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I have the most horrendous vine weevil problem everything was eaten last year. I have tried nematodes and provado but with little effect. In desparation i dug up the worst ones and found the grubs , removed them the plant and soil, but to do this with my whole garden will cost a fortune. I find it totally demoralising, is there any plants they dont like ?. I have found on the underside of the plants as well,and found them mating on the plants too, and i have actually found them indoors which is really worrying as we dont have any plants indoors. Most of my plants were brought from garden centres where i think they are imported from abroad, could they have eggs in them?. Im not sure what to do next really the nematodes are applied twice yearly as per instructions and the same with the proado. What is the answer to this awful problem.
Wikipedia says imidacloprid is sold under different brand names one of them being Provado. This is NOT for use on edible crops.
All vine weevils are female. The adults are not the real problem. They disfigure leaves by biting chunks out of the edges. They don't fly, and walk about during the night, moving from plant to plant munching and laying eggs. You can only see them at night, and the best way is to lay newspaper under a plant they are attacking and shake it. they drop onto the paper. They lay eggs several times a year, and these hatch out at irregular intervals into the larvae that do so much damage.By the time you notice the symptoms of a larval attack it is often too late. Use Provado Vine Weevil Killer as a preventative, (not Provado Ultimate Bug Killer, which is different). Don't use it on edible crops like strawberries. You need to use it twice a year as the weevils can come back 8 weeks after application when it has worn off.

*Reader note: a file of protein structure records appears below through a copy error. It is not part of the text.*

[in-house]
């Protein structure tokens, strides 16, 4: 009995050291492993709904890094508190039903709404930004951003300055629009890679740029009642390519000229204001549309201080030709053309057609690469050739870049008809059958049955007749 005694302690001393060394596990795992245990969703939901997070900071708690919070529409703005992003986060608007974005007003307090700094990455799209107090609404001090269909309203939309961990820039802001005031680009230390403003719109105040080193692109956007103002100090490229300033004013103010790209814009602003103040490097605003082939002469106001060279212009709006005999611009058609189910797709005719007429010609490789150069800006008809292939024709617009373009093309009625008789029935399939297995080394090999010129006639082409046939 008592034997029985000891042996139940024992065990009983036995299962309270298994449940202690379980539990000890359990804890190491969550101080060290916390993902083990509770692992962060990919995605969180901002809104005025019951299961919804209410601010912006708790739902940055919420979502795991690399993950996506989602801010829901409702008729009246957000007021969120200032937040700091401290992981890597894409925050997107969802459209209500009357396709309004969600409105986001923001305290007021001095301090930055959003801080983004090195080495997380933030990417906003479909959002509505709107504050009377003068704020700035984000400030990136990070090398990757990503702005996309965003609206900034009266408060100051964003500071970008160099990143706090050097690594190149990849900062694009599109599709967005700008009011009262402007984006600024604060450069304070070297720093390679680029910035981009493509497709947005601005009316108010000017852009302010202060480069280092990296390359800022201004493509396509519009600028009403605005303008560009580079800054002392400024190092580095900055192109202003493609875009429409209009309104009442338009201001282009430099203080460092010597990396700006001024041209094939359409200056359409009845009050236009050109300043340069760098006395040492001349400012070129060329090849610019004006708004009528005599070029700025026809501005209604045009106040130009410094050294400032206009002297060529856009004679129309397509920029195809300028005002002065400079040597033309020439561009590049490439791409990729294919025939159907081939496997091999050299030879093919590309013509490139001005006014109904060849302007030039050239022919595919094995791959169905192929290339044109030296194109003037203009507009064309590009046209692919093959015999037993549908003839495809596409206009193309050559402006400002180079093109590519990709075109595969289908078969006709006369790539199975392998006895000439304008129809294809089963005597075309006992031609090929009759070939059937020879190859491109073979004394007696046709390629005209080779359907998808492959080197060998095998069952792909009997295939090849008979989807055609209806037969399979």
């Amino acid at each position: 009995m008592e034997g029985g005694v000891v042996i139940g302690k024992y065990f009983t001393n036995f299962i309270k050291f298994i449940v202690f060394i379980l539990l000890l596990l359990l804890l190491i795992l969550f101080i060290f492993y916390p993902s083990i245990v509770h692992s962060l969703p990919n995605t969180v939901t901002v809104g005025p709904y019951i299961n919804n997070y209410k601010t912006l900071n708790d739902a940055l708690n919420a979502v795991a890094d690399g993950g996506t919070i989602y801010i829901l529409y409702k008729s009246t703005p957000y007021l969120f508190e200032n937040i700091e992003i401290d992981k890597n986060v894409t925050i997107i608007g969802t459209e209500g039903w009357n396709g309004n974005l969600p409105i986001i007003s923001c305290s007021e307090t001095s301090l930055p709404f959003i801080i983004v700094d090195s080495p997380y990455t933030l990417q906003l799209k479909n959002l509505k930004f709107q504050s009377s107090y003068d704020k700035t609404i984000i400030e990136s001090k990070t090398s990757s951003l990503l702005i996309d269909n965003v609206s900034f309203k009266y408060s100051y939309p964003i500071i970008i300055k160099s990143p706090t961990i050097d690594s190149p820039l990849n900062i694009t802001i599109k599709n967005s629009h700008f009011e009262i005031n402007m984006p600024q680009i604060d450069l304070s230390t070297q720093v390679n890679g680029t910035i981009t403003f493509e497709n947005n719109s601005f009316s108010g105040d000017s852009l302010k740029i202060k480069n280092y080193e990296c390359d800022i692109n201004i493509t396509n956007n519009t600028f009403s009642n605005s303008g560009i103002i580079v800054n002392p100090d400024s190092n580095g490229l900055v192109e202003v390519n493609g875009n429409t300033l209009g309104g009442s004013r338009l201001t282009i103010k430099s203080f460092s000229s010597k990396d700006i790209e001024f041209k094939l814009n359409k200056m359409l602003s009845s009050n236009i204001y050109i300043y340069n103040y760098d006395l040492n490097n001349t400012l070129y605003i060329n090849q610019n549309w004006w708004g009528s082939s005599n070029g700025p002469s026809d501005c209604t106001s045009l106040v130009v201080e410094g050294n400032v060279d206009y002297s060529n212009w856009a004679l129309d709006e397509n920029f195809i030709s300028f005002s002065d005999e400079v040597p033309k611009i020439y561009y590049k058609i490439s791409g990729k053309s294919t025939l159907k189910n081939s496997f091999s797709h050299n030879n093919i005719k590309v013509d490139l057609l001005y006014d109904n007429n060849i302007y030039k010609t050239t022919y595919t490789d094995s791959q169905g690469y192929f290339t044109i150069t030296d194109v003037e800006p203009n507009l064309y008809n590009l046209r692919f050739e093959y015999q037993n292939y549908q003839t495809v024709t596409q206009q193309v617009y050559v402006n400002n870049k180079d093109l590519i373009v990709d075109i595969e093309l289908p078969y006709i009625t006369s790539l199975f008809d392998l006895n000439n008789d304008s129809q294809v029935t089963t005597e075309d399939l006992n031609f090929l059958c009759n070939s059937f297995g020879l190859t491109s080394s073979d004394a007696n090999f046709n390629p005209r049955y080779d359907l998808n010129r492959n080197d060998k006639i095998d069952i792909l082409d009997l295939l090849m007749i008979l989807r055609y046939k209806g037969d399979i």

On edible crops you can use nematodes, but they only work from April to October when the soil temperature is above a certain temperature (can't remember but think it is around 5 C. The only alternative is to remove the plants in the dormant season, wash the roots thoroughly and replant in fresh compost. Remember that if you don't see larvae it does not mean there are not tiny eggs that will soon hatch into larvae.
Because it's expensive stuff, I only use Provado on pot plants, which are much more vulnerable, and on heucheras and sedums in the garden soil. If I am overwintering pots in the greenhouse I occasionally tip them gently out of the pot, check for grubs, and then put them back.
This is a vine weevil adult.
This is a larva (grub)
my garden centre warned that overuse of the insecticide will result in build up of tolerance in the bug, and kills all the other insects too. last autumn i used nematodes, ordered via the internet. they had to be applied in the evening, to damp soil, and the soil had to be kept damp for 10 days thereafter, so that the nematodes could move around in the soil. it was recommended to use the nematodes only in warm soil, in the spring and autumn. it seems to have helped, but then perhaps our weather has been too cold for the vine weavils to hatch yet. the garden centre advised that nematodes are not really effective unless under perfect conditions - warm, moist and friable soil.
Have a look at this site, very good pics and advice.http://apps.rhs.org.uk/advicesearch/profile.aspx?pid=234
The standard chemical treatment used to be Armillatox. However, since the manufacturers couldn't afford the high costs of testing etc. the product is now sold for cleaning greenhouses, paths etc. (A bit like Jeyes fluid, I suppose).
Where there is a large ornamental area to deal with, you can still used the product. www.armillatox.com will give the dilution rates.
I have used it successfully where my rhodos and azaleas were being munched. For pots I use Provado. I don't (fingers crossed) have a problem with edibles.